Colleges of *rts and Sciences "*PC*S#.& @hile the s!lla/us was ad$ittedl! adopted in D)P, she clai$ed to have treated =uite differentl! in D)P the ver! ideas, techni=ues or principles eCpressed in C)+ such that neither teCt/oo% could /e considered a cop! or plagiaris$ of the other. *t the pre-trial conference, the parties agreed to a stipulation of facts 2 and for the court to first resolve the issue of infringe$ent /efore disposing of the clai$s for da$ages. *fter trial on the $erits, the trial court rendered its decision in favor of defendants, the dispositive portion of which reads0 @')R)E,R), pre$ises considered, the Court here/! orders that the co$plaint filed against defendants Eelicidad Ro/les and Boodwill +rading Co., nc. shall /e D S3 SS)D0 that said plaintiffs solidaril! rei$/urse defendant Ro/les for P41,111.11 attorne!6s fees and defendant Boodwill for P:,111.11 attorne!6s fees. Plaintiffs are lia/le for costs of suit. + S S, ,RD)R)D. 3 Noting that the law applica/le to the case was Presidential Decree No. 42, / the trial court found that '*.*N*, et al. failed to discharge their onus of proving that R,.()S and B,,D@ (( co$$itted acts constituting cop!right infringe$ent. 3oreover, the trial court found that &the cause of action or acts co$plained of KwereL not covered /! said decree& as Section 11 thereof /arred authors of wor%s alread! lawfull! $ade accessi/le to the pu/lic fro$ prohi/iting the reproductions, translations, adaptations, recitation and perfor$ance of the sa$e, while Section 11 allowed the utiliDation of reproductions, =uotations and eCcerpts of such wor%s. +he trial court thus agreed with R,.()S that &the co$plained acts KwereL of general and universal %nowledge and use which plaintiffs cannot clai$ originalit! or see% redress to the law for protection& and o/served that D)P and C)+ had the sa$e sources, consisting chiefl! of earlier wor%s, $ostl! foreign /oo%s. B,,D@ ((6s crossclai$ against R,.()S, counterclai$ against '*.*N*, et al. as well as R,.()S6 co$pulsor! counterclai$ against B,,D@ (( were all dis$issed for lac% of factual and legal /ases. '*.*N*, et al. appealed to the Court of *ppeals. +he case was doc%eted as C*-B.R. CM No. 441:<. .efore said court '*.*N*, et al., in the $ain, argued that the trial court totall! disregarded their evidence and $erel! su/scri/ed to R,.()S6 argu$ents. +he Court of *ppeals, however, li%ewise disposed of the controvers! in favor of R,.()S and B,,D@ ((. 5 'owever, the Court of *ppeals $odified the trial court6s decision /! reversing the award for attorne!6s fees. t held that the good faith and sincerit! of '*.*N*, et al. in co$$encing the action negated the /asis therefor. +heir $otion for reconsideration having /een denied for want of cogent reasons, '*.*N*, et al., instituted this petition. +he! clai$ that the Court of *ppeals co$$itted reversi/le error in failing to appreciate0 "1# the insupera/le evidence and facts ad$itted and proved de$onstrating plagiaris$ or pirac! and instead afforded full weight and credit to R,.()S6 $atriC of general, h!pothetical and sweeping state$ents andJor defenses; "4# R,.()S6 and B,,D@ ((6s ani#o furandi or intent to appropriate or cop! C)+ with the non-re$oval of the da$aging copies of D)P fro$ the /oo%stores despite notice to withdraw the sa$e; and "<# the fact that R,.()S a/used a writer6s right to fair use, in violation of Section 11 of P.D. No. 42. 7 +he! invo%e 9a)ta& v. Pa lina&an 7 which, the! theoriDe is on all fours with the case at /ar. R,.()S contends that appeal /! certiorari does not lie in this case for the challenged decision and the trial court6s >udg$ent were a$pl! supported /! evidence, pertinent laws and >urisprudence. 'ence, her counterclai$ for $oral da$ages should, therefore, /e granted or for us to order the re$and of the case to the trial court for reception of evidence on da$ages. B,,D@ ((, on its part, stood pat on its disclai$er, with the assertion that no proof was ever introduced. that it co-authored D)P or that it singl! or in ca/al with R,.()S co$$itted an! act constituting cop!right infringe$ent.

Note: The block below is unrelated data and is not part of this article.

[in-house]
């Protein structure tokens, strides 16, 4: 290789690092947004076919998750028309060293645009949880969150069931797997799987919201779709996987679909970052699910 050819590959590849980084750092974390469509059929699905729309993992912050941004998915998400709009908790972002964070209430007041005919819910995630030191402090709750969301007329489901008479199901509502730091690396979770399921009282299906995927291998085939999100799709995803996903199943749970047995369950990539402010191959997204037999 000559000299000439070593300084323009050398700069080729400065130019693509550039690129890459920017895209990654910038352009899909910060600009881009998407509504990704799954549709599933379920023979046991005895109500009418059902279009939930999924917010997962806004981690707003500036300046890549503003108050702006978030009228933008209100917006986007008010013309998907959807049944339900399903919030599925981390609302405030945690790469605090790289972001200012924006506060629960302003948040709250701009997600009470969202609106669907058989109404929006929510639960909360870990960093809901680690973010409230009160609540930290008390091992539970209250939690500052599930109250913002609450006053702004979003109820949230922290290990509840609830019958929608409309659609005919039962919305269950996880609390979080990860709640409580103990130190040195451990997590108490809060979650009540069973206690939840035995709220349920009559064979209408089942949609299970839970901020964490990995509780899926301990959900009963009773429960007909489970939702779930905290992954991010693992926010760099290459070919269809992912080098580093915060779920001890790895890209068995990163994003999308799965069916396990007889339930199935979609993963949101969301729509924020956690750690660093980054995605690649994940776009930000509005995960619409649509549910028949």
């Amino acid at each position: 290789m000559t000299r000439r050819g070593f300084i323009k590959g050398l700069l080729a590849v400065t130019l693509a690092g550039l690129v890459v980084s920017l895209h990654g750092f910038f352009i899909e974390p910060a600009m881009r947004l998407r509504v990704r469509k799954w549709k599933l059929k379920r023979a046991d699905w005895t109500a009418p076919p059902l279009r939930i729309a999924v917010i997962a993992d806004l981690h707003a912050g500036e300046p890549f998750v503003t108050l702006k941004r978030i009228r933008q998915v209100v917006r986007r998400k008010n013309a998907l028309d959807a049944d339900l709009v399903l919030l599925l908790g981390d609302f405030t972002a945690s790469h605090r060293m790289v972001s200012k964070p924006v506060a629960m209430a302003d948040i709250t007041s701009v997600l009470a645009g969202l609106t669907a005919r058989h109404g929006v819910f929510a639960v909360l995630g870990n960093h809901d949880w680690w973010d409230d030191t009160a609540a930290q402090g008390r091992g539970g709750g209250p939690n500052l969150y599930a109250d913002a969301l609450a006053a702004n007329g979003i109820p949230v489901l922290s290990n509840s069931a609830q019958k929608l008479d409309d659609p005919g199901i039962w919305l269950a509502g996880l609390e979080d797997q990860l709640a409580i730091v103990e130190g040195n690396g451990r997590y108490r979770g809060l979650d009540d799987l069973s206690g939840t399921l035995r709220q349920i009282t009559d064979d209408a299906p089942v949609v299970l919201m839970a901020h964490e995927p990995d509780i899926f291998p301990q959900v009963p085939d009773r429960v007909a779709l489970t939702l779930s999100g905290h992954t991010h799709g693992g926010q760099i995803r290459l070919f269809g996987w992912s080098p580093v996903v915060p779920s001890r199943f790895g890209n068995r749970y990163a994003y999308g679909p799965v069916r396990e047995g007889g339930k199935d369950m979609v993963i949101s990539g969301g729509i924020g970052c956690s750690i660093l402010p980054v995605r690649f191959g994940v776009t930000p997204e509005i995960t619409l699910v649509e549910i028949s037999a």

+he core issue then is whether or not the Court of *ppeals erred in affir$ing the trial court6s >udg$ent that despite the apparent teCtual, the$atic and se=uential si$ilarit! /etween D)P and C)+, no cop!right was co$$itted /! R,.()S and B,,D@ ((. @hile the co$plaint, in Civil Case No. 55-1<18 was filed during the effectivit! of P.D. No. 42, the provisions of the new intellectual propert! law, R.*. No. 542<, 0 nevertheless /ears significance here. t too% effect on 1 9anuar! 1225, /ut its Section 4<2.< clearl! states that its provisions shall appl! to wor%s in which cop!right protection o/tained prior to the effectivit! of the *ct su/sists, provided, however, that the application of the *ct shall not result in the di$inution of such protection. *lso, the philosoph! /ehind /oth statutes as well as the essential principles of cop!right protection and cop!right infringe$ent have, to a certain eCtent, re$ained the sa$e. * cop!right $a! /e accuratel! defined as the right granted /! statute to the proprietor of an intellectual production to its eCclusive use and en>o!$ent to the eCtent specified in the statute. 9 -nder Section 188 of R.*. No. 542<, 10the cop! or econo$ic right "cop!right and econo$ic right are used interchangea/l! in the statute# consists of the eCclusive right to carr! out, authoriDe or prevent the following acts0 188.1 Reproduction of the wor% or su/stantial portion of the wor%; 188.4 Dra$atiDation, translation, adaptation, a/ridg$ent, arrange$ent or other transfor$ation of the wor%; 188.< +he first pu/lic distri/ution of the original and each cop! of the wor% /! sale or other for$s of transfer of ownership; 188.4 Rental of the original or a cop! of an audiovisual or cine$atographic wor%, a wor% e$/odied in a sound recording, a co$puter progra$, a co$pilation of data and other $aterials or a $usical wor% in graphic for$, irrespective of the ownership of the original or the cop! which is the su/>ect of the rental; 188.: Pu/lic displa! of the original or a cop! of the wor%; 188.6 Pu/lic perfor$ance of the wor%; and 188.8 ,ther co$$unication to the pu/lic of the wor%. &+he wor%,& as repeatedl! $entioned, refers to the literar! and artistic wor%s defined as original intellectual creations in the literar! and artistic do$ain protected fro$ the $o$ent of their creation and enu$erated in Section 184.1, which includes /oo%s and other literar!, scholarl!, scientific and artistic wor%s. 11 Stripped in the $eanti$e of its indisputa/le social and /eneficial functions, 12 the use of intellectual propert! or creations should /asicall! pro$ote the creator or author6s personal and econo$ic gain. 'ence, the cop!right protection eCtended to the creator should ensure his attain$ent of so$e for$ of personal satisfaction and econo$ic reward fro$ the wor% he produced. @ithout conceding the suita/ilit! of (a%taw as precedent, the Court there =uoted 3anresa and eCplained0